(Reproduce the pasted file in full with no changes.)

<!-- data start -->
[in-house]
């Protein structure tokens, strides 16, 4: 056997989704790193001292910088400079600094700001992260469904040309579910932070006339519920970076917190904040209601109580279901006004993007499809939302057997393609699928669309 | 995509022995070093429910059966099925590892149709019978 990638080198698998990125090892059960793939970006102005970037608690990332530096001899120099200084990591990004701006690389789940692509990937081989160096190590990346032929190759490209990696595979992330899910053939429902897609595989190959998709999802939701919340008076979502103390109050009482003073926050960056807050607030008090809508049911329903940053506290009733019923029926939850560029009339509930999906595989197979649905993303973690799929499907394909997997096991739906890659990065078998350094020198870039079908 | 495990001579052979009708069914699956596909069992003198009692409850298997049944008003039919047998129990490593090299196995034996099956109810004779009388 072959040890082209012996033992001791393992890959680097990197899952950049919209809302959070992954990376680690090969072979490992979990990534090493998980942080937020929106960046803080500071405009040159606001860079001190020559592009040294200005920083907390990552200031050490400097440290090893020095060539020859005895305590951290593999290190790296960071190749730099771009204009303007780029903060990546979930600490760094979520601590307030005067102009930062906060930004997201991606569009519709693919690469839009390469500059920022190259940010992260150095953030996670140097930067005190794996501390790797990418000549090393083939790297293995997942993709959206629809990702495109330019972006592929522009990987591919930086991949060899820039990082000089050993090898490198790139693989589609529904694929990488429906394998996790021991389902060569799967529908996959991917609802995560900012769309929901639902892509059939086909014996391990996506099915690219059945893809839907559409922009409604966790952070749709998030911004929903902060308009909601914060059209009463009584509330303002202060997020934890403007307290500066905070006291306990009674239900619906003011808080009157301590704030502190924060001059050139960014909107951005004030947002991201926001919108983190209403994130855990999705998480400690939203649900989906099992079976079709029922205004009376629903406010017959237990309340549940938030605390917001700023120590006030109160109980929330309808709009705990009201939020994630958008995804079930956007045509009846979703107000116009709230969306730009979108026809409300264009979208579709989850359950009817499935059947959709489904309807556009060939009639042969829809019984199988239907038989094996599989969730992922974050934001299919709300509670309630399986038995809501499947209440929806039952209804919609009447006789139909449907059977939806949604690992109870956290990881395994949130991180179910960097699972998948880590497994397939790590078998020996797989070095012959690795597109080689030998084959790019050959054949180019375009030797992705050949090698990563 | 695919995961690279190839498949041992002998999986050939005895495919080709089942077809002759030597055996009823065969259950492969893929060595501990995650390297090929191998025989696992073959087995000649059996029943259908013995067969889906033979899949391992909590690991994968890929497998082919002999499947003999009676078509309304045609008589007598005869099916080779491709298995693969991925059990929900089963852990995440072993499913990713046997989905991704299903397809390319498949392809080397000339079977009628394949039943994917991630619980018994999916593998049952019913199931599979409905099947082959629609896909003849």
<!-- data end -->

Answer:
[in-house]
């Protein structure tokens, strides 16, 4: 056997989704790193001292910088400079600094700001992260469904040309579910932070006339519920970076917190904040209601109580279901006004993007499809939302057997393609699928669309 | 995509022995070093429910059966099925590892149709019978 990638080198698998990125090892059960793939970006102005970037608690990332530096001899120099200084990591990004701006690389789940692509990937081989160096190590990346032929190759490209990696595979992330899910053939429902897609595989190959998709999802939701919340008076979502103390109050009482003073926050960056807050607030008090809508049911329903940053506290009733019923029926939850560029009339509930999906595989197979649905993303973690799929499907394909997997096991739906890659990065078998350094020198870039079908 | 495990001579052979009708069914699956596909069992003198009692409850298997049944008003039919047998129990490593090299196995034996099956109810004779009388 072959040890082209012996033992001791393992890959680097990197899952950049919209809302959070992954990376680690090969072979490992979990990534090493998980942080937020929106960046803080500071405009040159606001860079001190020559592009040294200005920083907390990552200031050490400097440290090893020095060539020859005895305590951290593999290190790296960071190749730099771009204009303007780029903060990546979930600490760094979520601590307030005067102009930062906060930004997201991606569009519709693919690469839009390469500059920022190259940010992260150095953030996670140097930067005190794996501390790797990418000549090393083939790297293995997942993709959206629809990702495109330019972006592929522009990987591919930086991949060899820039990082000089050993090898490198790139693989589609529904694929990488429906394998996790021991389902060569799967529908996959991917609802995560900012769309929901639902892509059939086909014996391990996506099915690219059945893809839907559409922009409604966790952070749709998030911004929903902060308009909601914060059209009463009584509330303002202060997020934890403007307290500066905070006291306990009674239900619906003011808080009157301590704030502190924060001059050139960014909107951005004030947002991201926001919108983190209403994130855990999705998480400690939203649900989906099992079976079709029922205004009376629903406010017959237990309340549940938030605390917001700023120590006030109160109980929330309808709009705990009201939020994630958008995804079930956007045509009846979703107000116009709230969306730009979108026809409300264009979208579709989850359950009817499935059947959709489904309807556009060939009639042969829809019984199988239907038989094996599989969730992922974050934001299919709300509670309630399986038995809501499947209440929806039952209804919609009447006789139909449907059977939806949604690992109870956290990881395994949130991180179910960097699972998948880590497994397939790590078998020996797989070095012959690795597109080689030998084959790019050959054949180019375009030797992705050949090698990563 | 695919995961690279190839498949041992002998999986050939005895495919080709089942077809002759030597055996009823065969259950492969893929060595501990995650390297090929191998025989696992073959087995000649059996029943259908013995067969889906033979899949391992909590690991994968890929497998082919002999499947003999009676078509309304045609008589007598005869099916080779491709298995693969991925059990929900089963852990995440072993499913990713046997989905991704299903397809390319498949392809080397000339079977009628394949039943994917991630619980018994999916593998049952019913199931599979409905099947082959629609896909003849």